Who's Afraid of Virginia Woolf? (1966)
Critic Consensus: Led by a volcanic performance from Elizabeth Taylor, Who's Afraid of Virginia Woolf? is a scathing adaptation of the Edward Albee play that serves as a brilliant calling card for debuting director Mike Nichols.
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Critic Reviews for Who's Afraid of Virginia Woolf?
[Taylor] is nothing less than brilliant as the shrewish, slovenly. blasphemous, frustrated, slightly wacky, alcoholic wife of a meek, unambitious assistant professor of history at a university, over which her father reigns as president.
Nichols has actually committed all the classic errors of the sophisticated stage director let loose on the unsophisticated movies. For starters, he has underestimated the power of the spoken word in his search for visual pyrotechnics.
The greatest credit for the implacable engagement that the film creates for its audience must go to the director, Mike Nichols. Nichols makes a stunning film bow with Virginia Woolf.
Edward Albee's vitriolic stage portrayal of domestic blisslessness translated grainily and effectively to the screen.
One of the most scathingly honest American films ever made.
Audience Reviews for Who's Afraid of Virginia Woolf?
Edward Albee's words are magnificent for the silver screen, but it is the performances from Elizabeth Taylor and Richard Burton that truly bring the vitriol and bitterness to the surface. Many believe they modeled their performances on their real life relationship, and that this is the ultimate portrait of a crumpled marriage. Martha and George have a life built on the misconception that they can be happy based on political and social standards, but now, in their middle age, both feel the weight of their inactions and prejudices. They invite over a married couple (Sandy Dennis and George Segal) and spend the entire night fighting and degrading themselves and their guests. The play is about faith in love, and the decay of a relationship that needed to end years ago. Mike Nichols seems impervious to failure, and with this, his first venture, he has secured legions of fans who want to see the drama of interpersonal relationships displayed onscreen again and again.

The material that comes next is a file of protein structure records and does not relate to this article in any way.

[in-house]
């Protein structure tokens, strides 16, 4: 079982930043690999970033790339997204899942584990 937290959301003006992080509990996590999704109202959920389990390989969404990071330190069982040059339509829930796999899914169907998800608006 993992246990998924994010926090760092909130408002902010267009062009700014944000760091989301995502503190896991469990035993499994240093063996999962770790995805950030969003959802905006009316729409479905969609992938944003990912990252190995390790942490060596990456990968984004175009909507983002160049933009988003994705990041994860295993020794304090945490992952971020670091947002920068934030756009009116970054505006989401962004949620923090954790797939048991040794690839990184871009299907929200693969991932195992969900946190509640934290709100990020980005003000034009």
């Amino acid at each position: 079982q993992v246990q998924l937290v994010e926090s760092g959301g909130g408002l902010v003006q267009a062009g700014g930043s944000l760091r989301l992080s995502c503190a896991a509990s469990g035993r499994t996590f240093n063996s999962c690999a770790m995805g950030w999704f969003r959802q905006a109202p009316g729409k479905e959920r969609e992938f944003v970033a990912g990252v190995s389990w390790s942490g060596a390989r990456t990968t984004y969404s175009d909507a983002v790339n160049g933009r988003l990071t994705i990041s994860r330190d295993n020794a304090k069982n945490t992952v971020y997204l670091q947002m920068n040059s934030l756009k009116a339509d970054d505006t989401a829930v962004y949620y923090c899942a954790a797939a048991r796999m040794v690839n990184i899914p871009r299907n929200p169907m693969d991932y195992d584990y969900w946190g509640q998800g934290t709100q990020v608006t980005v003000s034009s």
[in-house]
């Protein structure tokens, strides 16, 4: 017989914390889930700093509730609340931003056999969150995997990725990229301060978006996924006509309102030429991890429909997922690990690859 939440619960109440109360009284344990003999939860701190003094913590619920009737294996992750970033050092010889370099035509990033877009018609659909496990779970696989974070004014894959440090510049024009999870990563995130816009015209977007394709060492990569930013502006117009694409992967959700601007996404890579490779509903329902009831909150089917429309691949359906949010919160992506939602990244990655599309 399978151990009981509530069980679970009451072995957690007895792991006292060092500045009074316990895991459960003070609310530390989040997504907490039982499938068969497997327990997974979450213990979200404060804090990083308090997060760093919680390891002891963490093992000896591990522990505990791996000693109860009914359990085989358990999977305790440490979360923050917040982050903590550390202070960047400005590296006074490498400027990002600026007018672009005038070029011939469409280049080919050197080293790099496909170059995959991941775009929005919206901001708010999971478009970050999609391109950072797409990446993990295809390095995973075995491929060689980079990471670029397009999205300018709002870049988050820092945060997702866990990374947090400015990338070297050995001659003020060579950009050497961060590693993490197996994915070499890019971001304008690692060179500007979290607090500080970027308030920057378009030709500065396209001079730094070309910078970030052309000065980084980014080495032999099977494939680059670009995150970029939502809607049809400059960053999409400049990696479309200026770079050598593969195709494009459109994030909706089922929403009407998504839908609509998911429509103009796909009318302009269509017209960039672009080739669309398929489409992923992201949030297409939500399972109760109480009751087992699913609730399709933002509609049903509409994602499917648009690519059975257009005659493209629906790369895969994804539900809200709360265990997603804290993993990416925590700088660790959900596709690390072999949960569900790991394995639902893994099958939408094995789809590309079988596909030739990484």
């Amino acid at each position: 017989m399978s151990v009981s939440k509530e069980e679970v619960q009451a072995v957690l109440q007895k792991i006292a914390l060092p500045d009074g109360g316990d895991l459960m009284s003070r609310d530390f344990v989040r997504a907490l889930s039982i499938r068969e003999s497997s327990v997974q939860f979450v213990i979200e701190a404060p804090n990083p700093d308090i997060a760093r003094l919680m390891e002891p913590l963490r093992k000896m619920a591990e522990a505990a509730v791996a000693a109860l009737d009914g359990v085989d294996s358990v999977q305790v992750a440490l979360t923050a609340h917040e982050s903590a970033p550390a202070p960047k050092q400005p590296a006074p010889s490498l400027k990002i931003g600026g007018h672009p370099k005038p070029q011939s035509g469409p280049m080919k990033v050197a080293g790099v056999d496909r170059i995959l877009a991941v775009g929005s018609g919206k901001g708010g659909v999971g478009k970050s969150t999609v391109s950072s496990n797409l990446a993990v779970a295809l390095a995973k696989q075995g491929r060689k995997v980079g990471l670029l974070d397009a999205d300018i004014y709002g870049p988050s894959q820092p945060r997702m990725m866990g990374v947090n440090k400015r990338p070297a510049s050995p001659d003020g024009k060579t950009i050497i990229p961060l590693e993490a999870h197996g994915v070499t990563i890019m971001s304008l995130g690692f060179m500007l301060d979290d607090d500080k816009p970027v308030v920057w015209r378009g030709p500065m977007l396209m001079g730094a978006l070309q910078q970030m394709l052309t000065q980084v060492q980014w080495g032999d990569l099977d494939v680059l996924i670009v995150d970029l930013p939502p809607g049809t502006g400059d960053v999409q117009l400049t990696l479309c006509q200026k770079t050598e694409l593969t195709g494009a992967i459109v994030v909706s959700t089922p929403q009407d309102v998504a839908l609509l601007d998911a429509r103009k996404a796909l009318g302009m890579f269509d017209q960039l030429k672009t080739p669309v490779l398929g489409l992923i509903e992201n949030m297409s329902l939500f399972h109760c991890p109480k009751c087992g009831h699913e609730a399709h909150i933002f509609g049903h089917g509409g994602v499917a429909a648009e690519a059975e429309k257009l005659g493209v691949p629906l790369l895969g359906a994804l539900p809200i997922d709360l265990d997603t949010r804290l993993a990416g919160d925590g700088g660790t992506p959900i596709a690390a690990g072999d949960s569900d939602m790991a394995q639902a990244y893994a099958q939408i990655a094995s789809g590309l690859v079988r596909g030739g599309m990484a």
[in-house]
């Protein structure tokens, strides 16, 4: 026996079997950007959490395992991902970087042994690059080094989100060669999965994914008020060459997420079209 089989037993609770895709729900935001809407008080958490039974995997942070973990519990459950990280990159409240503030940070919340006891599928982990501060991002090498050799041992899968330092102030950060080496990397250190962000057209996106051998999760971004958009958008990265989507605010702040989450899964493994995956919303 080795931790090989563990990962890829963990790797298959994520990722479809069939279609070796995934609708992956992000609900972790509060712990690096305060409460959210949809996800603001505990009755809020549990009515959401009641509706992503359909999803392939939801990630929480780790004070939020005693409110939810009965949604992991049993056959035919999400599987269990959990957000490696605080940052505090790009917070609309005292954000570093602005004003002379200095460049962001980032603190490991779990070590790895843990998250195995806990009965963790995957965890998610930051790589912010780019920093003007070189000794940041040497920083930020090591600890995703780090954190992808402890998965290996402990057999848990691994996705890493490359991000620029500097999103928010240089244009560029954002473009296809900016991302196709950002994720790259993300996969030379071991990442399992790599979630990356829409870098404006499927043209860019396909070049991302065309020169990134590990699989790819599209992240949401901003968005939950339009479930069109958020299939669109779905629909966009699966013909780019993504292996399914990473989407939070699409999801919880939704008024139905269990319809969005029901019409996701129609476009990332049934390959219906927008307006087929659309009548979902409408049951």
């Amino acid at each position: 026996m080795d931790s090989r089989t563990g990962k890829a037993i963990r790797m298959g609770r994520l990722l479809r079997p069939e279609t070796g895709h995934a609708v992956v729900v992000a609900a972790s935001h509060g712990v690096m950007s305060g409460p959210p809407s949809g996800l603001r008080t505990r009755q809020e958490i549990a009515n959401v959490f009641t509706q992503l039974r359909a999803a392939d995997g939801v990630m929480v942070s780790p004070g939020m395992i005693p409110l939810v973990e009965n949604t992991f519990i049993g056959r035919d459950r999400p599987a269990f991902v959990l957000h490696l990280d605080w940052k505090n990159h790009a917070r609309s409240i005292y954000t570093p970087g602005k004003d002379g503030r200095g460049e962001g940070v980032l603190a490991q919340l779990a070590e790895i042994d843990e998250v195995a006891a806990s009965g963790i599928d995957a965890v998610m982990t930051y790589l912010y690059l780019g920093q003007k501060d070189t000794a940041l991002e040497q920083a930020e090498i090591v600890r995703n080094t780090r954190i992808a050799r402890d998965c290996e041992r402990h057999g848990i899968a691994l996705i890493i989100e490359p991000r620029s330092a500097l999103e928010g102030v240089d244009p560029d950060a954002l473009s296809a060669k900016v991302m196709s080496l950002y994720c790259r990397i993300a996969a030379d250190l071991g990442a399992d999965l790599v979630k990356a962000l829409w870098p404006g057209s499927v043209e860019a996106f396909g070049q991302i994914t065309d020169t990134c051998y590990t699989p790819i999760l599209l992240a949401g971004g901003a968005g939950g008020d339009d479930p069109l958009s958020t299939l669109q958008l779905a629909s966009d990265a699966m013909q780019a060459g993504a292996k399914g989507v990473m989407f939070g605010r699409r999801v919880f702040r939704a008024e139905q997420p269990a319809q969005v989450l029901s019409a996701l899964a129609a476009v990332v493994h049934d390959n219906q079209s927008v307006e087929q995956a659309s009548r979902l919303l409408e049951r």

This film is a must-see simply because it is a classic, it is expertly written, and Elizabeth Taylor is absolutely mesmerizing. However, while the beginning of the film is full of energy, Who's Afraid of Virginia Woolf? unfortunately delves into a static melodrama. I am reluctant to criticize the film because of its iconic status, but it simply did not engage me in the way that I hoped it would. It's only particularly impressive in the amount of emotion displayed on the screen.
The vitriolic honesty of the impeccable source material when paired with a quartet of the finest performances in film history make for a work of legends..... Just doesn't make too much sense as to why the couple opposite Martha and George don't just.... Leave.
Who's Afraid of Virginia Woolf? Quotes
|Nick:||You're all crazy. Nuts.|
|Martha:||It is the refuge we take when the unreality of the world sits too heavy on our tiny heads.|
|Martha:||I disgust me! You know, there's only been one man in my whole life that has ever made me happy. You know that?|
|Martha:||George, my husband. George, who is out somewhere in the dark, who is good to me, whom i revile, who keeps learning the games we play as quickly as I can change them, who can make me happy and I do not wish to be happy. George and Martha...sad, sad, sad. Whom I will not forgive for having seen me and having said - Yes, this will do. Who has made the hideously hurting, the insulting mistake of loving ME and must be punished for it. Some day, some night, some stupid liquor-ridden night, I will go too far and I'll either break the man's neck or I'll push him for good, which is what I deserve.|
|Martha:||I am the Earth Mother and you are all flops.|
|George:||Martha, will you show her where we keep the, er, euphemism? [meaning, the bathroom]|
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